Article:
In order to determine whether plastics such as polyurethane foam have been properly cured and are ready for demolding and handling for storage or shipment, gel time and tack free time in a cup-rise test have been used to characterize their cures. Prior cup-rise test methodology includes the steps of mixing constituent parts of thermoset polymers, e.g., isocyanate and polyol blends in the case of polyurethane foam; pouring the mixture into a test cup and thereafter observing gel time and tack free time. Gel time is the time required for the mixed chemicals to change from a liquid stage to a stringy stage. Tack free time is the time required to reach a tack free stage observed by touching the reacting chemicals with a tongue presser and determining when there is no longer a foam surface tackiness.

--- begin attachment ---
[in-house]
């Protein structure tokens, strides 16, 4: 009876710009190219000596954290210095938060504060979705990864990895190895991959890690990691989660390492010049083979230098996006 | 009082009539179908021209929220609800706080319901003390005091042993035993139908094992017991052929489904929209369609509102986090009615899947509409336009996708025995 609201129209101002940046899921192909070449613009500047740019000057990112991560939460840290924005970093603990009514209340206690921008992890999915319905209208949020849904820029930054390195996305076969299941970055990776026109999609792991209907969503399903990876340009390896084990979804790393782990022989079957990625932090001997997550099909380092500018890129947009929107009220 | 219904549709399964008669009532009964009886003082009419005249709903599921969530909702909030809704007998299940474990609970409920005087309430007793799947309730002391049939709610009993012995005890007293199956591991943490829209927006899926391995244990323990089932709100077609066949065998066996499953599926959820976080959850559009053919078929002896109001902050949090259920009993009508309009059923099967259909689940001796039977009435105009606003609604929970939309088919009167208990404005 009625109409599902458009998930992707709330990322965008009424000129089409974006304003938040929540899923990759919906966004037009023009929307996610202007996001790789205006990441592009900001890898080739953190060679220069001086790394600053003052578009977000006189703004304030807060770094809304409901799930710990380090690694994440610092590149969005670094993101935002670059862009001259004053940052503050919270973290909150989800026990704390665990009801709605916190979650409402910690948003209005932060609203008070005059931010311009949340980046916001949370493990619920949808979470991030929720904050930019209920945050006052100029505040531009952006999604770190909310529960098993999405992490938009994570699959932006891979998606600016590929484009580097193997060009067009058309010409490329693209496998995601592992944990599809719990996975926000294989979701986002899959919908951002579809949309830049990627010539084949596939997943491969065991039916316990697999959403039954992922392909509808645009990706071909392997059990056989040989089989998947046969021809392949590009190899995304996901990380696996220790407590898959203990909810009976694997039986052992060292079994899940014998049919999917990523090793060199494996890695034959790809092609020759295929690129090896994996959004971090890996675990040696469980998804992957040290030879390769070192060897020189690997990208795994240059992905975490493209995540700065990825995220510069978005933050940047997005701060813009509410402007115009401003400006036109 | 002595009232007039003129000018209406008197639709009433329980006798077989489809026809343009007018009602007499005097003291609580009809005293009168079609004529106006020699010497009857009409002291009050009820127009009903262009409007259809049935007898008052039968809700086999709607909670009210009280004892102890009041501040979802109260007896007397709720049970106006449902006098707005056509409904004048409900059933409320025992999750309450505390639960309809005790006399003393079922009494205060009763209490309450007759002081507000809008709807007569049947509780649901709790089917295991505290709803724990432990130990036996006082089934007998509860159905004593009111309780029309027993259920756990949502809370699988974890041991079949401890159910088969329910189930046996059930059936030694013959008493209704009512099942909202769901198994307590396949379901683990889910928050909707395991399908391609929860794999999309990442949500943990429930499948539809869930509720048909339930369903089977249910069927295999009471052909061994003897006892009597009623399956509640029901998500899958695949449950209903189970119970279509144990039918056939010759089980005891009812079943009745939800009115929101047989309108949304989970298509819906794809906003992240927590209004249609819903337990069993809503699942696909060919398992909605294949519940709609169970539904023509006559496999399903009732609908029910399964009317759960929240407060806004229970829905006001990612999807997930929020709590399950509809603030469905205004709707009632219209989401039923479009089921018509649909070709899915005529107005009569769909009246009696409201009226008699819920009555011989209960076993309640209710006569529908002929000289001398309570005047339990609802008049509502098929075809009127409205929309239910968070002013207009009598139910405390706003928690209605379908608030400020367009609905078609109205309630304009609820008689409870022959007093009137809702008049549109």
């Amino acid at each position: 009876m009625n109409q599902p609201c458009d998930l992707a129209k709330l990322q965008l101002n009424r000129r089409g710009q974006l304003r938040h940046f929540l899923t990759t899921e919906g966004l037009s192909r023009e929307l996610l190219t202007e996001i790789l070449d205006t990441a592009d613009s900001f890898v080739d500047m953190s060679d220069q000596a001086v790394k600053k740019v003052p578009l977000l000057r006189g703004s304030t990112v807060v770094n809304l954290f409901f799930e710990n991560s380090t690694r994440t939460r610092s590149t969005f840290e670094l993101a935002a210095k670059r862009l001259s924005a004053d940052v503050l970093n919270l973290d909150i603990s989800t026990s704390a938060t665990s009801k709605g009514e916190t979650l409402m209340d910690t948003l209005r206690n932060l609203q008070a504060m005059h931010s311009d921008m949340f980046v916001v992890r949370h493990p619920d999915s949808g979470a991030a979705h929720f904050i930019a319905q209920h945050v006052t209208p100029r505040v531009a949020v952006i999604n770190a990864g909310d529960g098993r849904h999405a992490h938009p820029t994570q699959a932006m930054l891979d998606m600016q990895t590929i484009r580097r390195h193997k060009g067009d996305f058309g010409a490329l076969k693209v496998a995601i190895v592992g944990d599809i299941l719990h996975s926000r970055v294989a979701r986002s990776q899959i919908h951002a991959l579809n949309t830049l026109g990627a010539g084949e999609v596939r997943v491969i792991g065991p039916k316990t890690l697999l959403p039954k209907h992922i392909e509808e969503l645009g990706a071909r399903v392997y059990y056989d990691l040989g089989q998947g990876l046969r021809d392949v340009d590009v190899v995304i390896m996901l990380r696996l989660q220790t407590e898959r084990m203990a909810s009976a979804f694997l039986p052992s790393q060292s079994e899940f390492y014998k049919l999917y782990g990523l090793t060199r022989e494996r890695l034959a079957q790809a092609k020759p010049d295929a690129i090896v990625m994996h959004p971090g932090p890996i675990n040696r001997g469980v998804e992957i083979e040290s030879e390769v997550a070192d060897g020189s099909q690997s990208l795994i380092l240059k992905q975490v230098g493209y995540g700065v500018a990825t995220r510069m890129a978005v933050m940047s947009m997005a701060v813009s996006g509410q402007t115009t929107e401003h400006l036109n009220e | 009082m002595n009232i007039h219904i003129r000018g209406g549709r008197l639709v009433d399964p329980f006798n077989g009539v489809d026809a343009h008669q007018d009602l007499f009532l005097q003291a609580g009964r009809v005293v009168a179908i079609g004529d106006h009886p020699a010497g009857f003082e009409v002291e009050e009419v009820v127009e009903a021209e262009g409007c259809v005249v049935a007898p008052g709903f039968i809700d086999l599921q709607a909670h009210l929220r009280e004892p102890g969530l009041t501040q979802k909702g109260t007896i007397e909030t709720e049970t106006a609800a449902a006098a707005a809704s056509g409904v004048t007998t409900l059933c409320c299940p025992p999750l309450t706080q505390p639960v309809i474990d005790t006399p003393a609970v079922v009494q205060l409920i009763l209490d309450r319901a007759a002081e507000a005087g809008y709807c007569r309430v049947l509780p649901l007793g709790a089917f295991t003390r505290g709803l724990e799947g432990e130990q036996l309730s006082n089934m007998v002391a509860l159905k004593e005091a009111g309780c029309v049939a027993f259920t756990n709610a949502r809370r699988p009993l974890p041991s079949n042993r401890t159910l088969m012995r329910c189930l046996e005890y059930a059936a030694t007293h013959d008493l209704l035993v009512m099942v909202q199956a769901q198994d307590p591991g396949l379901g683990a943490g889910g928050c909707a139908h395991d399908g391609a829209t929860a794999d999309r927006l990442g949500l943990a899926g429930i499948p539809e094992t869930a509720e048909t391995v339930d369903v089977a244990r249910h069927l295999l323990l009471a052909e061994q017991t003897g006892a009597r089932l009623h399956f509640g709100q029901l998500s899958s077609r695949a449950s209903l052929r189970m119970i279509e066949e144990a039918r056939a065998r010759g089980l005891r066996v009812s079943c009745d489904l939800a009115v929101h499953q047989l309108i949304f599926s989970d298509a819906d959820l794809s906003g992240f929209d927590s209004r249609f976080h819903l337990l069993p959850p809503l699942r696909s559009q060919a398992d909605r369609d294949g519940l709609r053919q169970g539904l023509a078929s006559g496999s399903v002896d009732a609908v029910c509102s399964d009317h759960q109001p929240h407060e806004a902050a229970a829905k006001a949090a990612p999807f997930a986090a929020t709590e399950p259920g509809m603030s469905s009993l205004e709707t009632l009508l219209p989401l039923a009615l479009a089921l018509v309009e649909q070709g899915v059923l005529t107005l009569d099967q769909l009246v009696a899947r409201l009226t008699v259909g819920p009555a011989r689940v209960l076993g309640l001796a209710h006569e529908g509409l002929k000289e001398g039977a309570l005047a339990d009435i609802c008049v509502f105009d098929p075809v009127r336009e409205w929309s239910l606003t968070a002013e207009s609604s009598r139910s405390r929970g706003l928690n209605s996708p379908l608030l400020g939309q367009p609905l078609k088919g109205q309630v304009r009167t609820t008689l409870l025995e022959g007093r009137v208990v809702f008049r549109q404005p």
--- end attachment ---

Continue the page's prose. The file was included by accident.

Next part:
Gel time and tack free time, as measures for curing characteristics, are very subjective to the operator. It is rare that data from two laboratories agree with each other. Furthermore, these two measures are only two arbitrary points on the viscosity build-up profile. Further, there is no basis for using either measure of gel time or tack free time as criteria for judging when a part can be demolded without leaving finger impressions in the part. As a matter of fact, it is possible that a chemical reaction system having a shorter tack free time than another such system actually requires a longer demold time in production.